Mayors push for climate of change
At its 75th Winter Meeting held in January, the Washington-based U.S. Conference of Mayors called for a “climate of change,” urging federal officials to help local governments address global warming. In addition, the mayors called for a $4 billion Energy and Environmental Block Grant to help communities achieve energy efficiency and reduce carbon emissions. American City & County talked with Steve Nicholas, director of Seattle’s Office of Sustainability and Environment, about the importance of global warming, the role the federal government can play to curb it and how local agencies can reduce emissions in their communities.
Q: What is Seattle doing to reduce emissions and fight global warming?
A: We’ve significantly reduced our own city “carbon footprint” by more than 60 percent since 1990 by making our municipal electricity utility “carbon neutral.” This is achieved mostly through [conservation and use of] renewable energy sources such as hydroelectricity and wind. We have one of the nation’s largest portfolios of green buildings here in Seattle, including our new City Hall, which features the largest green roof in [the city]. In 2002, we launched a strong Clean & Green Fleet Program, [which] reduced fossil fuel consumption by 12 percent compared to 1999 levels [by using] gas-electric hybrid vehicles and converting our entire diesel fleet to a mix of biodiesel and ultra low sulfur diesel. [To reduce] community-wide emissions, [we increased] our investment in transit, bicycling and pedestrian infrastructure.
Q: How does the city address challenges to its emissions control program?
A: [Climate disruption issues] require understanding and participation by the entire community. That’s probably our biggest challenge: engaging the whole community, including the private sector, in this important effort. [As part of a] multi-faceted community mobilization campaign that we’ll launch later this year, a community awareness and action campaign will educate all city employees and residents about the urgency of the global warming crisis [and] the actions they can take to make a difference. The Neighborhood Matching Fund [will provide matching grants to support neighborhood-based solutions such as car-sharing, and through the Seattle Climate Partnership, employers that pledge to assess and shrink their carbon footprints] will receive technical assistance [through] quarterly workshops, a resource guide and a Web site.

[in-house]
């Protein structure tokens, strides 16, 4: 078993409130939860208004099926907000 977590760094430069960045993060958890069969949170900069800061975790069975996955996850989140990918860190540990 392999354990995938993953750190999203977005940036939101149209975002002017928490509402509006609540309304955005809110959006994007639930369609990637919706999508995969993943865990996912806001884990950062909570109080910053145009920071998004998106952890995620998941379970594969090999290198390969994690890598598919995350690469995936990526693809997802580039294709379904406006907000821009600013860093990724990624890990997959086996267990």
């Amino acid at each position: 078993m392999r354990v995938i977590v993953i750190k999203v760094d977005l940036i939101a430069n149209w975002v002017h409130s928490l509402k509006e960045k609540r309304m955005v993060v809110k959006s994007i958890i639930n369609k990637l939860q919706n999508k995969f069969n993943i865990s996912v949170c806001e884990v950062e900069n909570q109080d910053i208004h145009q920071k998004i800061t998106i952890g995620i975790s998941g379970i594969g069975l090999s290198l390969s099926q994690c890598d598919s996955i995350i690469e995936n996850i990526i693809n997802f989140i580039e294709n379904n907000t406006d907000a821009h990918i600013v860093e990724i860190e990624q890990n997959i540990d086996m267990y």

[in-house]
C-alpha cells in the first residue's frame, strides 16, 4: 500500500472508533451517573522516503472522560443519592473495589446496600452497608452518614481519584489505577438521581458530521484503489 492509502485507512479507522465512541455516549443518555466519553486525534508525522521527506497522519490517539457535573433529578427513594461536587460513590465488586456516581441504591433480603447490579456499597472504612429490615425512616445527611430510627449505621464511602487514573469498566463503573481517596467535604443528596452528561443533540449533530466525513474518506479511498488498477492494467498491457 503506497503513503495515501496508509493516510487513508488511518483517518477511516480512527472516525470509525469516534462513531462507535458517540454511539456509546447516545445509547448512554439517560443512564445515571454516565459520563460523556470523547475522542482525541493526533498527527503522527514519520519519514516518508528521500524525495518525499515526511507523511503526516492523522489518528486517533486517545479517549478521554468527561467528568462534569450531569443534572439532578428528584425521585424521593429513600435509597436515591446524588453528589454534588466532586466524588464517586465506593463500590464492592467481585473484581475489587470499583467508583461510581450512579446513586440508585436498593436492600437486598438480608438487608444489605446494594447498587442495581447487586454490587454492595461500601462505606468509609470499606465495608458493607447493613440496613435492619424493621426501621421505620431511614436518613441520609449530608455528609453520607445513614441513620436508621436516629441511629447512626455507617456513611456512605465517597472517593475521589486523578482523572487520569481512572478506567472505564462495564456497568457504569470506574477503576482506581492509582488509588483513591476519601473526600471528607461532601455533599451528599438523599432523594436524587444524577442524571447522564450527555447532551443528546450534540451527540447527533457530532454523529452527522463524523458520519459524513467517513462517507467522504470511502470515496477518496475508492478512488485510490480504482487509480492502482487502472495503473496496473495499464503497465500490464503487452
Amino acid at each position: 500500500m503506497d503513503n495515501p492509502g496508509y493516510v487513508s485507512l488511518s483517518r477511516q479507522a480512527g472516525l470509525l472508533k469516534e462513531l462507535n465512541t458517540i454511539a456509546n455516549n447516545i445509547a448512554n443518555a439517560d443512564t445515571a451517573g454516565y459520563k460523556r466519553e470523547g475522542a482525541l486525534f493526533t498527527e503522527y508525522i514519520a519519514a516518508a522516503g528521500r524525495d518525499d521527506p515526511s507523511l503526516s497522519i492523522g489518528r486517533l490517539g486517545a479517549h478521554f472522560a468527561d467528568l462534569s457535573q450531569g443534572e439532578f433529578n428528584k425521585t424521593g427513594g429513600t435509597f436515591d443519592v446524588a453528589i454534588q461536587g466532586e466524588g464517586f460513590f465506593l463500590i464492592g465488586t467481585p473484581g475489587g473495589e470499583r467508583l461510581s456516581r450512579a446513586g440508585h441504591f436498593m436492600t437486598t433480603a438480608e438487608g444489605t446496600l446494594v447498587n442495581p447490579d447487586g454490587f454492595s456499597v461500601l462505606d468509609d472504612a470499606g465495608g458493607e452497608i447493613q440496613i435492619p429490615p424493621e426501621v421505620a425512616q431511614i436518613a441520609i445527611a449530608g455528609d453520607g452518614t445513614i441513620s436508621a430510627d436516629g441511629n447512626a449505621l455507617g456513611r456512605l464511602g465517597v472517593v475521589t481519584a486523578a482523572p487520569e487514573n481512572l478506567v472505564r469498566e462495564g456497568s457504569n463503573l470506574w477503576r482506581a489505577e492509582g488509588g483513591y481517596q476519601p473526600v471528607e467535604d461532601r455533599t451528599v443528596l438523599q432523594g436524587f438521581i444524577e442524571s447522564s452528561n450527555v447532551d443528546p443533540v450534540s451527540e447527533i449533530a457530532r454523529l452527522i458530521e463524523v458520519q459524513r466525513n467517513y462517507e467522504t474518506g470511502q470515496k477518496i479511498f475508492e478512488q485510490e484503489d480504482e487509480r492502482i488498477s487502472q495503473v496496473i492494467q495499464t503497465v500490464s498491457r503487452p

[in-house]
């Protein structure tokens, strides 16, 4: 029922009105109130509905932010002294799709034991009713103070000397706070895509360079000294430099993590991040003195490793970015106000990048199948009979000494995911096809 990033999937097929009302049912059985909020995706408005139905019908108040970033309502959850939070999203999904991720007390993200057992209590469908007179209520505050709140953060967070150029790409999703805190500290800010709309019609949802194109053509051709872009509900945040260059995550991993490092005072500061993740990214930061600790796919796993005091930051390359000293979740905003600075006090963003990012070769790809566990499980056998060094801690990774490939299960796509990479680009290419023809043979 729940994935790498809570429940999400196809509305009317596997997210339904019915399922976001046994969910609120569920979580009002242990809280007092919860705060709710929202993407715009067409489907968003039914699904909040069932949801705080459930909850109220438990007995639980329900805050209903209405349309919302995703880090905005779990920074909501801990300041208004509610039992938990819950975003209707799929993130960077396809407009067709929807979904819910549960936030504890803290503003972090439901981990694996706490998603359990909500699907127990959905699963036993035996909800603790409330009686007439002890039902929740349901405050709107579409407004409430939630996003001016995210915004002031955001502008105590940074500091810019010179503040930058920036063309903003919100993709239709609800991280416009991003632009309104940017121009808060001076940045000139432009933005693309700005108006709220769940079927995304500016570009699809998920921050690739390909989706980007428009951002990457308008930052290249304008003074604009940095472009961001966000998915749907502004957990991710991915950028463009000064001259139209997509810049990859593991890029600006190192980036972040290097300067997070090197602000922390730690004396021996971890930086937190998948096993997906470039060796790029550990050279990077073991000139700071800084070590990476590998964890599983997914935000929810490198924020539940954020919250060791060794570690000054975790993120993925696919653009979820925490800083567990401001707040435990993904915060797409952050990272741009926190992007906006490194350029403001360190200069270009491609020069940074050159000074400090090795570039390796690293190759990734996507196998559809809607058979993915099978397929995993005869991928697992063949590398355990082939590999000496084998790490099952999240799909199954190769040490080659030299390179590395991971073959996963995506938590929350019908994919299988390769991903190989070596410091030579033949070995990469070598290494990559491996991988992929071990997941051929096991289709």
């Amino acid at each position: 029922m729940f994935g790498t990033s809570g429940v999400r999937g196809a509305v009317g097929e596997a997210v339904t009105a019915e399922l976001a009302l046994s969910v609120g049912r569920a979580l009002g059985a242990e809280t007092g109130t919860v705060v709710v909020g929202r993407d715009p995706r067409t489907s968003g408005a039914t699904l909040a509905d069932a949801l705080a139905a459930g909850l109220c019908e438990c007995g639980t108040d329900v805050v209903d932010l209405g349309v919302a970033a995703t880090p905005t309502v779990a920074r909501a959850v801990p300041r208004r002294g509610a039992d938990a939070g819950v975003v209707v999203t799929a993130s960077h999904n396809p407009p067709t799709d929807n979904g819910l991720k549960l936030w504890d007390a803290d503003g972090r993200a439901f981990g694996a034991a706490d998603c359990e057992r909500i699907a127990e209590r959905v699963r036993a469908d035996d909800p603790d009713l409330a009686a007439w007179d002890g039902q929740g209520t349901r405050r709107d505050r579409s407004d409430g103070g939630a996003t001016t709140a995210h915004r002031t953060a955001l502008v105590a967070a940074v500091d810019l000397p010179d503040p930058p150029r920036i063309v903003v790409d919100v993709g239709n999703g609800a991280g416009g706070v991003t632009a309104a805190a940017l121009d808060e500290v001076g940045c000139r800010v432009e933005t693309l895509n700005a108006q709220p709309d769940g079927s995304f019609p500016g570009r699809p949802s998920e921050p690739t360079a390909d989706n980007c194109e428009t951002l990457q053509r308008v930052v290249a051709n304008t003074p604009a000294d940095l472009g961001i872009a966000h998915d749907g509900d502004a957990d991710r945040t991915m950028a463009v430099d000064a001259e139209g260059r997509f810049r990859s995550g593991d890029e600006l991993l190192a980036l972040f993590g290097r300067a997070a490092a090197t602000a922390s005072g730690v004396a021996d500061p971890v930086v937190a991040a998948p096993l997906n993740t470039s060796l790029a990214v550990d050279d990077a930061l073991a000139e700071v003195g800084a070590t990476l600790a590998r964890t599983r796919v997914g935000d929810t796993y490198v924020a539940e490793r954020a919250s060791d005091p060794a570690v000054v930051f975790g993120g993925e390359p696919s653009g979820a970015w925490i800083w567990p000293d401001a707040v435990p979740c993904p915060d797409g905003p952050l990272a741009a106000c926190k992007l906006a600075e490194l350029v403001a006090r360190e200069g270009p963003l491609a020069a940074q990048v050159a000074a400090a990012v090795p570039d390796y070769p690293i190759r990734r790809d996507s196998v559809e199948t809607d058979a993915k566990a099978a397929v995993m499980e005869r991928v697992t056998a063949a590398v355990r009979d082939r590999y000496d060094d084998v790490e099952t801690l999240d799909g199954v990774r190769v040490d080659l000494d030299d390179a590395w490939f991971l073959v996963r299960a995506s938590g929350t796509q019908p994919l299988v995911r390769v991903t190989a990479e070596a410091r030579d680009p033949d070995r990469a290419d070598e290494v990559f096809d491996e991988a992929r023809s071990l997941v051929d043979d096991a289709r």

Q: What do cities need the most help with in fighting climate change?
A: Strong state and federal climate protection policies and programs that support, compliment and augment what we’re doing to fight global warming. We need strong state and federal fuel and energy efficiency standards. Cities need federal transportation funding to significantly increase transit, bicycle and pedestrian infrastructure, [and] not just highways and road improvements. Many cities don’t have the local wherewithal to assess their carbon footprints and are struggling to deal with climate impacts that already are upon us, and that will likely continue for decades.
Q: What advice can you offer other local government officials who would like to address environmental issues in their communities?
A: My number one piece of advice is: Do it. Not just for the environment, but for the health of your community and your economy. The actions we’re taking in Seattle are saving our households and businesses money through increased energy and fuel efficiency, improving public health [by reducing pollution] and creating new business opportunities.